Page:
Clinical Outcomes of Peritoneal Dialysis in Patients with Chronic Liver and Kidney Failure: A Single-Center Experience
Home Dialysis - I
November 02, 2023 | Location: Exhibit Hall, Pennsylvania Convention Center
Abstract Time: 10:00 AM - 12:00 PM
802 Dialysis: Home Dialysis and Peritoneal Dialysis
Tedunjaiye, Oluwatitomi A., The University of Texas Southwestern Medical Center Department of Internal Medicine, Dallas, Texas, United States
Khan, Sefia, The University of Texas Southwestern Medical Center Department of Internal Medicine, Dallas, Texas, United States
Thomas, Litty, The University of Texas Southwestern Medical Center Department of Internal Medicine, Dallas, Texas, United States
Saxena, Ramesh, The University of Texas Southwestern Medical Center Department of Internal Medicine, Dallas, Texas, United States
Patients with Chronic Liver and Kidney Failure (CLKF) face severe complications and high mortality. Simultaneous Liver-Kidney Transplant (SLKT) is the ideal therapeutic option, but the dearth of organs leaves most patients dialysis-dependent. PD is often overlooked due to concern for elevated peritonitis risk, hypoalbuminemia, and poor transplant candidacy. However, HD is often poorly tolerated due to exacerbation of pre-existing hemodynamic problems. We present a single-center experience to provide evidence that PD should be recommended in CLKF patients.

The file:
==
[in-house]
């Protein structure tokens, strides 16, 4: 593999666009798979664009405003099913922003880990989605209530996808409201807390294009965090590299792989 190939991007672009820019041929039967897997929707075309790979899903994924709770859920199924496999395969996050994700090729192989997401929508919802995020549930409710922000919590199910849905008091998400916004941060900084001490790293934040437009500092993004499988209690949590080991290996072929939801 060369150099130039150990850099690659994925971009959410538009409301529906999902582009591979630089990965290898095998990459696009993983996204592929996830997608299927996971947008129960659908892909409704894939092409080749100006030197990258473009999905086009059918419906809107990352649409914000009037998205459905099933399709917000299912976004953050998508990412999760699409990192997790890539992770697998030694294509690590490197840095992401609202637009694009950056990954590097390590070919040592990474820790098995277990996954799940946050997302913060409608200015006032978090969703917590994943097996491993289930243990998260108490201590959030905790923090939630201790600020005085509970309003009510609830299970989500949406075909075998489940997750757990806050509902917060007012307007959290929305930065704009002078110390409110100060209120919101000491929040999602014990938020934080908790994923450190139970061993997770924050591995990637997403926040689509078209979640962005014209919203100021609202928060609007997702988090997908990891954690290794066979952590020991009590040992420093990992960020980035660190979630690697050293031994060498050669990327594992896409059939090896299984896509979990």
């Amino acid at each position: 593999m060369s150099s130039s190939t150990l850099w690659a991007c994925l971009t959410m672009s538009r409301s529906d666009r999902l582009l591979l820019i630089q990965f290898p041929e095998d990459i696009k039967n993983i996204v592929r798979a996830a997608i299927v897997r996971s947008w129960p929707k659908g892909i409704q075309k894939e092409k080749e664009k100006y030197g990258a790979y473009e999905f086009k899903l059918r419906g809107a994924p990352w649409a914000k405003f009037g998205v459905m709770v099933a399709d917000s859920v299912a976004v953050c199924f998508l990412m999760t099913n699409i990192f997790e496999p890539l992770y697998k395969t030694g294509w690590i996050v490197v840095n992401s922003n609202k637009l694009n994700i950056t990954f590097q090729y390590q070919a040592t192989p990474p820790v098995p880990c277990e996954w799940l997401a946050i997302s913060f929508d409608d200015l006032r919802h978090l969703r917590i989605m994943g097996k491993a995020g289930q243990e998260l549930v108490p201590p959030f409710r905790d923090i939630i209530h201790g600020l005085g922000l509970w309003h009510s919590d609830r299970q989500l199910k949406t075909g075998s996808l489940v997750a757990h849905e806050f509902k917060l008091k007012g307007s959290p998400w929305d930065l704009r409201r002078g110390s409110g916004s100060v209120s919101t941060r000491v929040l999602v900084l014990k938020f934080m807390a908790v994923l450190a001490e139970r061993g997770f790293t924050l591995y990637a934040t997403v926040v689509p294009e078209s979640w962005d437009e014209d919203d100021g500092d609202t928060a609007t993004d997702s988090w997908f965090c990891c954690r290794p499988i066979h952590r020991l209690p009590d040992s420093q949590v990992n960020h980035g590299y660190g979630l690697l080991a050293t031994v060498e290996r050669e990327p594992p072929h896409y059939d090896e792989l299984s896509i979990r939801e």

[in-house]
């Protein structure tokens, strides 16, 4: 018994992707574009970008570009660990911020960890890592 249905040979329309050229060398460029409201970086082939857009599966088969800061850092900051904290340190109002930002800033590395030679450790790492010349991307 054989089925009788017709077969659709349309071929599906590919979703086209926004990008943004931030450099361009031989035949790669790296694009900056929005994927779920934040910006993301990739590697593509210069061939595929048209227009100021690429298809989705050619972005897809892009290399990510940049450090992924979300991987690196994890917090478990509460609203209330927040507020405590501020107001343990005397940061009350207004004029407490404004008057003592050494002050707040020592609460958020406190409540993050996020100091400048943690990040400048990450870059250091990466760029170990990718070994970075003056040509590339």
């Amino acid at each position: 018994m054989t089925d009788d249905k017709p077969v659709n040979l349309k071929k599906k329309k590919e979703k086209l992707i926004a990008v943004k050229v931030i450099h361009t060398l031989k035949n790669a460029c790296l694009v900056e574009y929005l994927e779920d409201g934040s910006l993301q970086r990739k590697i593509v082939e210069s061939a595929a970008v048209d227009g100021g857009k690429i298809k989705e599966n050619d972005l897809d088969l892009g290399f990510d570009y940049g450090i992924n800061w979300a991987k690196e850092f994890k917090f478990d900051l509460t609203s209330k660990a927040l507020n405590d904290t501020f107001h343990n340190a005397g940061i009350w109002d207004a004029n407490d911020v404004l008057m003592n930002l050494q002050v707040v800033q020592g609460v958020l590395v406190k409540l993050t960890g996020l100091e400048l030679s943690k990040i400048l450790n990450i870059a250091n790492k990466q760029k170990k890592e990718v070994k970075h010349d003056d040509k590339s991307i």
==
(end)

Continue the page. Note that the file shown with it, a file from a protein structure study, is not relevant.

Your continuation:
In this retrospective observational study, we included all patients with CLKF who initiated PD from 01/2006 to 03/2023. Medical charts were reviewed, and demographic/clinical data was retrieved. The primary clinical outcomes included mortality, PD complications, hospitalization rates, change in serum albumin from baseline, and SLKT candidacy. Censoring events were study period end, death, transfer to HD or to a different PD center, and SLKT.
Twenty-six patients with CLKF and mean age of 58 years initiated PD during the study period. The mean time on PD was 38.3 months. There were 18 episodes of peritonitis with a rate of 0.2 episodes per year. Nine patients died with annualized mortality of 10.9%. Hospitalization rate was 0.95 per patient per year. Six patients received SLKT, 5 remain active on the waitlist. Four patients had technique failure with a permanent switch to HD. Mean serum albumin at the end of the observation period was 2.8g/dL, a 12% decline from baseline (p=0.06). No patient needed therapeutic paracentesis for ascites while on PD.
To our knowledge, this is the largest single-center study on PD with CLKF patients. Our patients had mortality, hospitalization, and peritonitis rates lower than the general PD population. Peritonitis episodes were more commonly from non-enteric pathogens suggesting a failure of aseptic PD technique rather than cirrhosis-related spontaneous bacterial peritonitis. The decline in serum albumin from baseline was not statistically significant. Six patients received SLKT and 5 are active on the list, demonstrating PD can be a successful bridge to SLKT. Given excellent outcomes and effectiveness in ascites management, we propose PD as a first-line kidney replacement therapy option in patients with CLKF.